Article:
Warning message

Please note that this page is from our archives. There may be more up-to-date content about this topic on our website. Use our search engine to find out.

No vulnerable long-term care residents should have to endure sitting in a soiled diaper or being left with no one to hold their hand at the end of life, say St. Joseph’s Villa staff holding a rally on Tuesday (August 30, 2 p.m.– 3 p.m.) in support of legislation that would mandate a four-hour daily care standard for nursing home residents. 

While Tuesday’s protest will be held in front of St. Joseph’s Villa (56 Governors Road, Dundas), “the focus is moving the province to increase care and staffing levels at all Ontario long-term care homes,” says Heather Neiser, president of the Canadian Union of Public Employees (CUPE 1404), representing personal support workers, nurses, housekeeping and other staff at the home. Daily care levels for Ontario long-term care residents are among the lowest in the country and “we think it’s high time the provincial government supported a care standard,” Neiser says. 

The Ontario Legislature will resume in less than a month and the St. Joseph workers (members of CUPE 1404) want Ontario MPPs from all parties to vote in support of private members’ legislation (Bill 188, the Time to Care Act (Long-Term Care Homes Amendment, Minimum Standard of Daily Care), 2016). If passed, Bill 188 would mandate nursing homes to provide residents with at least four hours of nursing and personal support services daily.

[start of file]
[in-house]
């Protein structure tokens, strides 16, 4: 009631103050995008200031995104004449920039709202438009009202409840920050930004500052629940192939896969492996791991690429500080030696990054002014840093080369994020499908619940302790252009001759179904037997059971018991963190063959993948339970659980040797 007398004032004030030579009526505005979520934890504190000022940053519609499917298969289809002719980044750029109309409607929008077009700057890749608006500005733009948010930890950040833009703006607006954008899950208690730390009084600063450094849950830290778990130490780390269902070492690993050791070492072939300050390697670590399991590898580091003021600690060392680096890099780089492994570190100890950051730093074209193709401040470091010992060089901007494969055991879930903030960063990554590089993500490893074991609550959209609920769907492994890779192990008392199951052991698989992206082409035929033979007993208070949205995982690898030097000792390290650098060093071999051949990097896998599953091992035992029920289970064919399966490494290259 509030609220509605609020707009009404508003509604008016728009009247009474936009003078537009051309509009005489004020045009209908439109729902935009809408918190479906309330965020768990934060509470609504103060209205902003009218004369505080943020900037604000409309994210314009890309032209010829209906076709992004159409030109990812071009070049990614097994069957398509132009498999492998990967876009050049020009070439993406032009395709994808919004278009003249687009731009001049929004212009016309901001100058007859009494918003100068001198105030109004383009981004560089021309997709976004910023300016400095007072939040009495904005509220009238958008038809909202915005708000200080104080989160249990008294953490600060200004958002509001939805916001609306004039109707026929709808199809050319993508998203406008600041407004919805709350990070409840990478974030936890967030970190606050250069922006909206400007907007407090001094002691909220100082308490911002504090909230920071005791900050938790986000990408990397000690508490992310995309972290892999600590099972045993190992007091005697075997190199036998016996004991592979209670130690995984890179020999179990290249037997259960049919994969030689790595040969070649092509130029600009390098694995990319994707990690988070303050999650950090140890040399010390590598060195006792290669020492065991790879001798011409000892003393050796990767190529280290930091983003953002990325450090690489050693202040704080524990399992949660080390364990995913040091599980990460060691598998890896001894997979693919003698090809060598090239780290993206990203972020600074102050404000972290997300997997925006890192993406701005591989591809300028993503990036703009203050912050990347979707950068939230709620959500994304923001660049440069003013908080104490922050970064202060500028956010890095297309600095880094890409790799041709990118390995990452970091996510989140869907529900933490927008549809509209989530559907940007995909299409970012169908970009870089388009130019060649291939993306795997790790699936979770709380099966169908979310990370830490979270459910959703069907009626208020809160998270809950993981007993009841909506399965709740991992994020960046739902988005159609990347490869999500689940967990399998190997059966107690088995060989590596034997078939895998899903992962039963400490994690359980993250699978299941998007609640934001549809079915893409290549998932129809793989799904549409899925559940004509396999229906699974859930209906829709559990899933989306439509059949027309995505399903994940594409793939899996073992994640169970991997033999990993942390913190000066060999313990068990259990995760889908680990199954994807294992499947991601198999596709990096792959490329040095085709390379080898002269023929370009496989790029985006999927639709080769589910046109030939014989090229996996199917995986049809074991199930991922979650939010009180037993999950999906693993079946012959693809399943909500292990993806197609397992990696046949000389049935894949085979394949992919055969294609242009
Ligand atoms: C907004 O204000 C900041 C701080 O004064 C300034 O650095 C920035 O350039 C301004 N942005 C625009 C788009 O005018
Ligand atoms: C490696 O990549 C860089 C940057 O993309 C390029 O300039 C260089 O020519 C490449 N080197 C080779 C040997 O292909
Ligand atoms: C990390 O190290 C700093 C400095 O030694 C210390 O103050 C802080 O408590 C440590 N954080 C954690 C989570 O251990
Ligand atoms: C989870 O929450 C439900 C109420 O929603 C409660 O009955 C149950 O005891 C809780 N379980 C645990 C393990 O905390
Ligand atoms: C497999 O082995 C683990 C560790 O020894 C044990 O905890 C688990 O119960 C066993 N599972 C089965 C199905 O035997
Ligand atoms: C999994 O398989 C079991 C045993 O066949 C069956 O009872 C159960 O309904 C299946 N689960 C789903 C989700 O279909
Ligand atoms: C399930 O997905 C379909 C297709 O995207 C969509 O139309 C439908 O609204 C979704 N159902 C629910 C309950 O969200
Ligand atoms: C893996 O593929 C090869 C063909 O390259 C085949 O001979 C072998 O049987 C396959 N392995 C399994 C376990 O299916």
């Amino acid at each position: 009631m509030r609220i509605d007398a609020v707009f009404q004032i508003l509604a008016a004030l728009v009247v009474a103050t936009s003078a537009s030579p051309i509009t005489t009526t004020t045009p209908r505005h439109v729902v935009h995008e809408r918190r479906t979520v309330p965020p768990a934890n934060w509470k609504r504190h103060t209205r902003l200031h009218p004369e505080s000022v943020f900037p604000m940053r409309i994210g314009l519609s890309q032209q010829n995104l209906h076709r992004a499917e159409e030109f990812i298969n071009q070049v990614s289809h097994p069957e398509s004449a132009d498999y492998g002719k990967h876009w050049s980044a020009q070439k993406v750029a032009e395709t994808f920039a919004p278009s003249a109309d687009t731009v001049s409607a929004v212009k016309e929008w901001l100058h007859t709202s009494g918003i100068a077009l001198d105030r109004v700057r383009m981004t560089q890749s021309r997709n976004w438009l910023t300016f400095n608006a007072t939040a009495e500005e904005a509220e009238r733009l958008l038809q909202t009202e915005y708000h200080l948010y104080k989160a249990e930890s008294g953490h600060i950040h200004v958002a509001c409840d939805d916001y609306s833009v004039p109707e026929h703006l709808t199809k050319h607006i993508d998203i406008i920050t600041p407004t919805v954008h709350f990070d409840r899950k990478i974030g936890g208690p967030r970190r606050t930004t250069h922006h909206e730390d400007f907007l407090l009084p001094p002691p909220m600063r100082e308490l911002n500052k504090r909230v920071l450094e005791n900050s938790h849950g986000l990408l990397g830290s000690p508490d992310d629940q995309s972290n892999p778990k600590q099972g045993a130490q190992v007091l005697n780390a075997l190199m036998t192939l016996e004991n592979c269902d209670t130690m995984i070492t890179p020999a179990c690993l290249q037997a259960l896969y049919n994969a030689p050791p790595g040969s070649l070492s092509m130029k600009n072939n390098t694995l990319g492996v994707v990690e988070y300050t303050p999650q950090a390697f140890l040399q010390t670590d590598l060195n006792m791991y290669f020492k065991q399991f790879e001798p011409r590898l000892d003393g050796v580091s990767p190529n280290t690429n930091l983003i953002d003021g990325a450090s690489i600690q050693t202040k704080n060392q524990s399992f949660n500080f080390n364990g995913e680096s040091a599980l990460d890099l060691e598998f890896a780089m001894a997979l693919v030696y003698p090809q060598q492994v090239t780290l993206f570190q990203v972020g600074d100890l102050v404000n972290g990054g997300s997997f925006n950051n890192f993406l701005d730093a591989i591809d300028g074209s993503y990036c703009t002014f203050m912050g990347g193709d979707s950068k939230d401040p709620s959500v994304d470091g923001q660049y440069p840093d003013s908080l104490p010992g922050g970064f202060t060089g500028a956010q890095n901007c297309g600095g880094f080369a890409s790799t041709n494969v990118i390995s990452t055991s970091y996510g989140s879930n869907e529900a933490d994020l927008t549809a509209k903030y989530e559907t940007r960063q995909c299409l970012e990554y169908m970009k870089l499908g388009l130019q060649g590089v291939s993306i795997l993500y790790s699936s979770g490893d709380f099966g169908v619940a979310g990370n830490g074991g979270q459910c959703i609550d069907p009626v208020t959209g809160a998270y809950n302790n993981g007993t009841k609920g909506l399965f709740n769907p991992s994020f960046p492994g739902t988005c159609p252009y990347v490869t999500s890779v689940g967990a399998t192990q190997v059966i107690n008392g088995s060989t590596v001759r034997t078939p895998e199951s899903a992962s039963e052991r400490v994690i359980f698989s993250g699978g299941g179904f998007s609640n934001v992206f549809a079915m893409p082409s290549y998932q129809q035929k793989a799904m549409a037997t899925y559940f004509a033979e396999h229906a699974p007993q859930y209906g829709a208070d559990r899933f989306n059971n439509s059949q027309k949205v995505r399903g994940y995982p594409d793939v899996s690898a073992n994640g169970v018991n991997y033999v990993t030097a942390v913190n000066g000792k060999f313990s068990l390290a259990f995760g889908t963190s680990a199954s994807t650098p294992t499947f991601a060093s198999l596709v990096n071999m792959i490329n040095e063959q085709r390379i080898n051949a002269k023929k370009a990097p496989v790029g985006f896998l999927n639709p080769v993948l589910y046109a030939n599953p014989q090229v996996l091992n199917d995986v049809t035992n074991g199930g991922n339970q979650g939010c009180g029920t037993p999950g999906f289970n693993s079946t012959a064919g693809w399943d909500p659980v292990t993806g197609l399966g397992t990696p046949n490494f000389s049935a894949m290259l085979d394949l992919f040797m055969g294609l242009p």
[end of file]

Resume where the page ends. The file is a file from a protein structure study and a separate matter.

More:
CUPE 1404 have visibly pushed for increased care levels for residents before and will continue to do so they say, until the province makes a four-hour daily care standard for long-term care residents, the law.

“Providing care with compassion and having the time to answer the call bell when a resident needs care, is very important to personal support workers and other staff. It should be for the Ontario Liberal government too. But so far, they have obstinately refused to acknowledge that care and staffing are too low in Ontario long-term care homes,” says Ontario Council of Hospital Unions (OCHU/CUPE) president and CUPE Ontario first vice–president Michael Hurley, who will be speaking at Tuesday’s protest.

Earlier this month, CUPE long-term care members in Gravenhurst accused the provincial government of turning a “blind eye” to too low resident care and staffing levels in Ontario care homes.

For more information, please contact:

Sarah Jordison
CUPE Communications